“The surprising thing we are finding is that even in girls who clearly have autism,” brain regions involved in social behavior that are normally affected are less severely impaired, he said. Read more


Nicole Meadow, MPN, RD, CLC is a Registered Dietitian with specialized training in infants, pediatrics and young adultsshared that all year we try to help our children choose health-promoting food…more antioxidants, more Vitamin D, less high-fructose corn syrup (HFCS), no trans fats, and on and on. We read labels and cook so we can eat family meals. We look for deep reds and dark greens to provide vitamins, minerals, and phytonutrients. We steam, we bake, and we don’t fry. Then why do we abandon all our efforts on Halloween?

Before we think about WHAT we can do instead of having candy, candy, and more candy, let’s find motivation for making a change from research about food colorings and refined added sugars. Research published in the Lancet, a British medical journal, in recent years indicated that food colorings and the food additive sodium benzoate led to an increase in hyperactive behavior in both preschoolers and school age children. Most foods with added colors generally are NOT essential (or necessary in any way) for health. This includes candy—especially vibrant colored candy such as lollipops, fruit chews, candy coated chocolate, etc. (It’s amazing to think how many different candies kids will eat and how few veggies some are willing to accept—many the same color!) This year, as you begin to purchase your Halloween costumes and decorations, rethink what you can give out as “treats”… kids LOVE non-food items as much as candy or more healthful choices like pretzels or graham crackers.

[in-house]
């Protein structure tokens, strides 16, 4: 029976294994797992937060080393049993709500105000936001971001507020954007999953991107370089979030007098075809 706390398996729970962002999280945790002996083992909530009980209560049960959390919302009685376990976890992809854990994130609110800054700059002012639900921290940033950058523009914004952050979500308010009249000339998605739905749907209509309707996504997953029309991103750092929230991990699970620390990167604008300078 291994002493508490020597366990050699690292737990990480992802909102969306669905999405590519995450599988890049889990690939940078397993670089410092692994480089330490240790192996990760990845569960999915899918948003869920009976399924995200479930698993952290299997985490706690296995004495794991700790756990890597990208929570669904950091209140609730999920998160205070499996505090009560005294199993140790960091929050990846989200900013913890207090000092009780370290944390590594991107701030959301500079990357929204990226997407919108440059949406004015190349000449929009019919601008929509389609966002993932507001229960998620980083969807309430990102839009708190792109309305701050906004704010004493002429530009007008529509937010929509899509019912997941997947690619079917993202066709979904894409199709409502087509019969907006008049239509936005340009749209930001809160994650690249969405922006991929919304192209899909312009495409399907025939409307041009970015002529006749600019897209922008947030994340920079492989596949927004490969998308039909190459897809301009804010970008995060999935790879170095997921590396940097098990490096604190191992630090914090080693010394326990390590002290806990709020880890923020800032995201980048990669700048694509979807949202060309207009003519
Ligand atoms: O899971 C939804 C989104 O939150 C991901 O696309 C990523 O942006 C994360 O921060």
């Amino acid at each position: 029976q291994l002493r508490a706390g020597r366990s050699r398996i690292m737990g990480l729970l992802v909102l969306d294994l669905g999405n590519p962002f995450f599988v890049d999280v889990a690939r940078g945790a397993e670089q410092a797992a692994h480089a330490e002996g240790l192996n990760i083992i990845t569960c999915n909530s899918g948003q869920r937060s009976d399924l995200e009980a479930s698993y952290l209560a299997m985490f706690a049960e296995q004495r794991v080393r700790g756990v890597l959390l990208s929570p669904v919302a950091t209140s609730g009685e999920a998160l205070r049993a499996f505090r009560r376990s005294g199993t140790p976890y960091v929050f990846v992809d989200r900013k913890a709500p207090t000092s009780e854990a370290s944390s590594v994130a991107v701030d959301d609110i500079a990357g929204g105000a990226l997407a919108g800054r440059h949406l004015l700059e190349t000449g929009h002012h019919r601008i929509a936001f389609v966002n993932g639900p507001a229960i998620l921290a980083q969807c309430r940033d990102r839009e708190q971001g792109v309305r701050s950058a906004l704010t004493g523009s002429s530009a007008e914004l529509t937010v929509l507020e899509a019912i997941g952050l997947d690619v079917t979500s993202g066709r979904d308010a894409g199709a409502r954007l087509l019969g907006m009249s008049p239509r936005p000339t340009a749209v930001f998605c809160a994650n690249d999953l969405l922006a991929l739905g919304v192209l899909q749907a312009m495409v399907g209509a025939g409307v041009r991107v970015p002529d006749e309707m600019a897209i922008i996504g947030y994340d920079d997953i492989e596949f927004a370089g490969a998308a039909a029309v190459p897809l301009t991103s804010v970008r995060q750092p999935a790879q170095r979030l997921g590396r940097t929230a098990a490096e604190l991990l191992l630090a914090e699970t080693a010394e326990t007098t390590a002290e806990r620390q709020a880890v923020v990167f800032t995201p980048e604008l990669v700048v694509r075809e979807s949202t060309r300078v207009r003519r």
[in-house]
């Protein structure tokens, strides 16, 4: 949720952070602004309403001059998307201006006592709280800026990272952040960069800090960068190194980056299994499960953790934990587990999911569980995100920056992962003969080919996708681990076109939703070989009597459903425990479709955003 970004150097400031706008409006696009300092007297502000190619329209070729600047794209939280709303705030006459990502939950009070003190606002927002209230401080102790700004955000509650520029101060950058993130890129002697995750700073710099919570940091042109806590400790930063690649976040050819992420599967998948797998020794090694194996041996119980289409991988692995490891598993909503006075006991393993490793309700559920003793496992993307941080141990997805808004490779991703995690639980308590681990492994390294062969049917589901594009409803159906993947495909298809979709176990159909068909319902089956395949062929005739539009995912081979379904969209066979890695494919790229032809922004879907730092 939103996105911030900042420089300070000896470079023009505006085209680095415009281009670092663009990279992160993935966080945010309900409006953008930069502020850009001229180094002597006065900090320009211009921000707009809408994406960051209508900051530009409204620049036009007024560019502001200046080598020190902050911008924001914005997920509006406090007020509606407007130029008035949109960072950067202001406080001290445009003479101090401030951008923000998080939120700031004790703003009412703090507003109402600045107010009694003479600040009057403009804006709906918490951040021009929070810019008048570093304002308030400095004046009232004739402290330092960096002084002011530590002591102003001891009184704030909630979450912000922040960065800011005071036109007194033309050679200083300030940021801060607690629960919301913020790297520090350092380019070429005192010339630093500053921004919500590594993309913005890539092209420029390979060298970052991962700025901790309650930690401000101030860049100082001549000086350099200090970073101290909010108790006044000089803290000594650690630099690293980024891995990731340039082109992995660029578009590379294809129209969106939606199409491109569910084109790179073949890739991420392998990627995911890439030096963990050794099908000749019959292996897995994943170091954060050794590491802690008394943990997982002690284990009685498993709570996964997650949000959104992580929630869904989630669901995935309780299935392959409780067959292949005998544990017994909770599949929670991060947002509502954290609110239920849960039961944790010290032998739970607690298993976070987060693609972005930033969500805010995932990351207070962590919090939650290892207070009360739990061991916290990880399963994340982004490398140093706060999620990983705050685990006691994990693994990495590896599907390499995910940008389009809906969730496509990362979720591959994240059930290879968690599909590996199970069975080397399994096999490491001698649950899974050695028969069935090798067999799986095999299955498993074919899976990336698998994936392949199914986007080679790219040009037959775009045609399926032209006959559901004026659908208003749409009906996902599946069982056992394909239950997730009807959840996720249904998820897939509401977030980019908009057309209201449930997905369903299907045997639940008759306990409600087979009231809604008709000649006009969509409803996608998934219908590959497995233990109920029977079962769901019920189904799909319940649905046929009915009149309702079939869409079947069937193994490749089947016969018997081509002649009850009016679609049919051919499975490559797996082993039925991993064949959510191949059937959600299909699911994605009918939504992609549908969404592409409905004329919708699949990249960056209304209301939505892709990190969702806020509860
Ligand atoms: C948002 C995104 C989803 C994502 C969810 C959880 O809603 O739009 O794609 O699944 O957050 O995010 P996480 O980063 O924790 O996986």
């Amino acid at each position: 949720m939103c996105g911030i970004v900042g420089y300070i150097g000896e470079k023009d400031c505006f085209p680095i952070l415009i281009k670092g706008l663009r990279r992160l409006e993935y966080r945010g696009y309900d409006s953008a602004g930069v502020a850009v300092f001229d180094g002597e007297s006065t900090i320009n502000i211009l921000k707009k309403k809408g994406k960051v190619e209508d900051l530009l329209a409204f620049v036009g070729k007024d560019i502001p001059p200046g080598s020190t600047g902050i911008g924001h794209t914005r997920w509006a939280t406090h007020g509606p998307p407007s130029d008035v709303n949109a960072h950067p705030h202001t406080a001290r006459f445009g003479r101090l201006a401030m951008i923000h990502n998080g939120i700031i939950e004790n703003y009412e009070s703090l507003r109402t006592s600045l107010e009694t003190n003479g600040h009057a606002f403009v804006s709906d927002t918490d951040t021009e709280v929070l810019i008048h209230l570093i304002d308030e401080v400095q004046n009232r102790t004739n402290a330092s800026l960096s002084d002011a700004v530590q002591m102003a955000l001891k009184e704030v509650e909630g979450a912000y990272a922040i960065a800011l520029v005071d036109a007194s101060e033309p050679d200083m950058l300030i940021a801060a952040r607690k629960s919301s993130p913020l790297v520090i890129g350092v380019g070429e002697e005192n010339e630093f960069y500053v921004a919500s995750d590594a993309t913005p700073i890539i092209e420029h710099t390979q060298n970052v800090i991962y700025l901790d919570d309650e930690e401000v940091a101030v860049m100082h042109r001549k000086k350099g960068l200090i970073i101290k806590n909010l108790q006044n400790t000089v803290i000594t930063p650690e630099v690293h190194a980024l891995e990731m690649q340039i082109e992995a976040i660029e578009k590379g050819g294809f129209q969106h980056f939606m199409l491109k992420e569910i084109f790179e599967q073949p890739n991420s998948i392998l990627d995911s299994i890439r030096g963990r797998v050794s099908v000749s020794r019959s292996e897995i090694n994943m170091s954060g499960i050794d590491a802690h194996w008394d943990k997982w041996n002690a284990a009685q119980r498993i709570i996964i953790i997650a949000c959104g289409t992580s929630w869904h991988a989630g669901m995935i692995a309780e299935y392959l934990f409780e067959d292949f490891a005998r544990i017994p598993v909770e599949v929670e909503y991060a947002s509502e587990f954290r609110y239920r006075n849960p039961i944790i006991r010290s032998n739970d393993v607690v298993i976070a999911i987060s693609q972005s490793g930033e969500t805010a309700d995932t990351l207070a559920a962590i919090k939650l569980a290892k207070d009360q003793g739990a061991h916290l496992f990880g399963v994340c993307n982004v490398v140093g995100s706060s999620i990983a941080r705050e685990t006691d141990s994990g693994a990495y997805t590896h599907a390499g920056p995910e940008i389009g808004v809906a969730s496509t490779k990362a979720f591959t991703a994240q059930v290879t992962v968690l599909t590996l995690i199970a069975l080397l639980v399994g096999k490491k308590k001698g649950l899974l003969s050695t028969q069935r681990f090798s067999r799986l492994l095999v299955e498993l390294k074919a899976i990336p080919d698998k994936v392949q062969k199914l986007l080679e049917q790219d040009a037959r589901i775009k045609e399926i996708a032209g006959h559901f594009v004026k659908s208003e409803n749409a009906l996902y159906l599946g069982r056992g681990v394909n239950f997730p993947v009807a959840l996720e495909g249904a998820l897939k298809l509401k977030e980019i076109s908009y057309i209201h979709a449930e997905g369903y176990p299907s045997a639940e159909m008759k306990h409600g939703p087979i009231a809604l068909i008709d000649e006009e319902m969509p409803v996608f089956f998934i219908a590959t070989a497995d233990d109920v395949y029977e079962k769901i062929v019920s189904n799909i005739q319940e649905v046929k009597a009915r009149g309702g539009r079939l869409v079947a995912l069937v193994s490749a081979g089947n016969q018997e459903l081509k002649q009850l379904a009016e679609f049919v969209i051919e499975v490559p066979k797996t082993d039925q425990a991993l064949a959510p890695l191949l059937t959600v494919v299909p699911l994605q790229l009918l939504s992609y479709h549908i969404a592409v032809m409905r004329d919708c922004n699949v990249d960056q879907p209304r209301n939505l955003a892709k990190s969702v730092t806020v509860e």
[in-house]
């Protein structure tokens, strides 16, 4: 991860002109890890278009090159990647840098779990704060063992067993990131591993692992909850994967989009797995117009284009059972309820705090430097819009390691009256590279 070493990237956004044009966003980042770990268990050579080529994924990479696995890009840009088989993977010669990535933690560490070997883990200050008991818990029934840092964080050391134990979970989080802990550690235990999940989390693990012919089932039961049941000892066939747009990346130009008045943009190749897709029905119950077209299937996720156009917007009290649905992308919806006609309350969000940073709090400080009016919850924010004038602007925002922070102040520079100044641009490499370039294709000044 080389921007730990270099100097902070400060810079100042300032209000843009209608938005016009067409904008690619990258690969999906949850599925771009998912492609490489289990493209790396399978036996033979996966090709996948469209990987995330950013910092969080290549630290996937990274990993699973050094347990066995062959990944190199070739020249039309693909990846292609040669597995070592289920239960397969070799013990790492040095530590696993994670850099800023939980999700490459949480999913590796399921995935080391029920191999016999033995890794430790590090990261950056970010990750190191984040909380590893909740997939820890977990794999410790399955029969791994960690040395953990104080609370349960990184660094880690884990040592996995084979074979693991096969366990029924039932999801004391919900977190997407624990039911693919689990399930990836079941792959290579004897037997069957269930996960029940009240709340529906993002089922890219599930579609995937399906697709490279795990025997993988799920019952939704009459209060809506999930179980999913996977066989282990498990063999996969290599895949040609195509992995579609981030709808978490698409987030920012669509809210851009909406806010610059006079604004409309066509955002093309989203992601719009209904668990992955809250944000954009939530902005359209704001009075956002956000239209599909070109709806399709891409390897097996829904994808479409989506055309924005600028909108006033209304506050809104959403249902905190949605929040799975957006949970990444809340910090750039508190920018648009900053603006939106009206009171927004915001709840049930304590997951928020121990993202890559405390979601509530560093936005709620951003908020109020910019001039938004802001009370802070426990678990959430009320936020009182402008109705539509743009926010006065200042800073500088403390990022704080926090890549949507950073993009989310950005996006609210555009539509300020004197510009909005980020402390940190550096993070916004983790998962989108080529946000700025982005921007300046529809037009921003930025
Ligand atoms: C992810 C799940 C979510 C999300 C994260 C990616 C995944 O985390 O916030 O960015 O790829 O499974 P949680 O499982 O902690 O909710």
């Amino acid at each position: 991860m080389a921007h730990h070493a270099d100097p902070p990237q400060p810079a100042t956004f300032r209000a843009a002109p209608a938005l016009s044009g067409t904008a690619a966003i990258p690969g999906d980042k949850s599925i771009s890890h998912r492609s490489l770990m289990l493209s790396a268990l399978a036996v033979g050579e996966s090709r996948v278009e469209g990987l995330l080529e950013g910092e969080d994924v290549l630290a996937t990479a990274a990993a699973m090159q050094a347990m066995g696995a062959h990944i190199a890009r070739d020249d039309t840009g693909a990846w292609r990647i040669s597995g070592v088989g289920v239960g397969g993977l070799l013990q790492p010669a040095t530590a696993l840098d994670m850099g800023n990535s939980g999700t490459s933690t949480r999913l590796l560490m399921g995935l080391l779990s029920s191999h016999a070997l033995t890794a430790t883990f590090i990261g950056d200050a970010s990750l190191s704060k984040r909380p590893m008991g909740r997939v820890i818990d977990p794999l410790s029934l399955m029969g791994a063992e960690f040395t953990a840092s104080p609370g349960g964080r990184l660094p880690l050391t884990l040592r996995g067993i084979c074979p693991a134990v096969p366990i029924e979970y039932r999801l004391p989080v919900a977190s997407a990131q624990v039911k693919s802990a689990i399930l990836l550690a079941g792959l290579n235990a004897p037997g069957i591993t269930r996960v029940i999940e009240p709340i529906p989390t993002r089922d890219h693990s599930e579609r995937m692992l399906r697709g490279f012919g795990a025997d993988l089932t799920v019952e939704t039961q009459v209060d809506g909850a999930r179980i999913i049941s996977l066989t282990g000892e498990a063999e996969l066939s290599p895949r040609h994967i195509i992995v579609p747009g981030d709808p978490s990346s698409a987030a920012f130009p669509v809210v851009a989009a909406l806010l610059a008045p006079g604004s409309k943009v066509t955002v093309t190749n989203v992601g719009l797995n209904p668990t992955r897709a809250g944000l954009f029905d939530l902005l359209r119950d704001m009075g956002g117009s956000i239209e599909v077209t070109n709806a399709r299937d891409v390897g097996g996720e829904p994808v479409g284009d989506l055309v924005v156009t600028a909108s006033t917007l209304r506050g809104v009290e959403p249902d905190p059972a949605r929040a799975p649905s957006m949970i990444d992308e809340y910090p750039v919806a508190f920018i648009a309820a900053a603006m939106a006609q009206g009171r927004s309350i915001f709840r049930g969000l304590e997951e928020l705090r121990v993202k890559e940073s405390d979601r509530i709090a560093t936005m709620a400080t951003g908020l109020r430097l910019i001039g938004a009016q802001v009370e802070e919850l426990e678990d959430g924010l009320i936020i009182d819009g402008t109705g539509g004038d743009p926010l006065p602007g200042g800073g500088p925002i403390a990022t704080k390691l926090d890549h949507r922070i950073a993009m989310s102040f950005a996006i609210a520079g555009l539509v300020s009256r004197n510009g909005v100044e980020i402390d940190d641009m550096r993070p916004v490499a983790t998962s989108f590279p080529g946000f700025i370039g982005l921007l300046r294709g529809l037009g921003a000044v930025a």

Research regarding sugar and hyperactivity has never been conclusive. The most solid research suggests that the issue is the relationship of sugar (carbohydrate) to protein in the diet. Too many carbs and not enough protein lead to hyperactivity. But even if you pile on the chicken, beans, eggs or peanut butter before Trick-or-Treating, you will not reduce the health risks of sugar.

The American Heart Association, a non-profit organization recently recommended no more than 6 teaspoons a day of added sugar. A lollipop has two teaspoons of sugar, while conventional candy bars have 2 ½-3 teaspoons.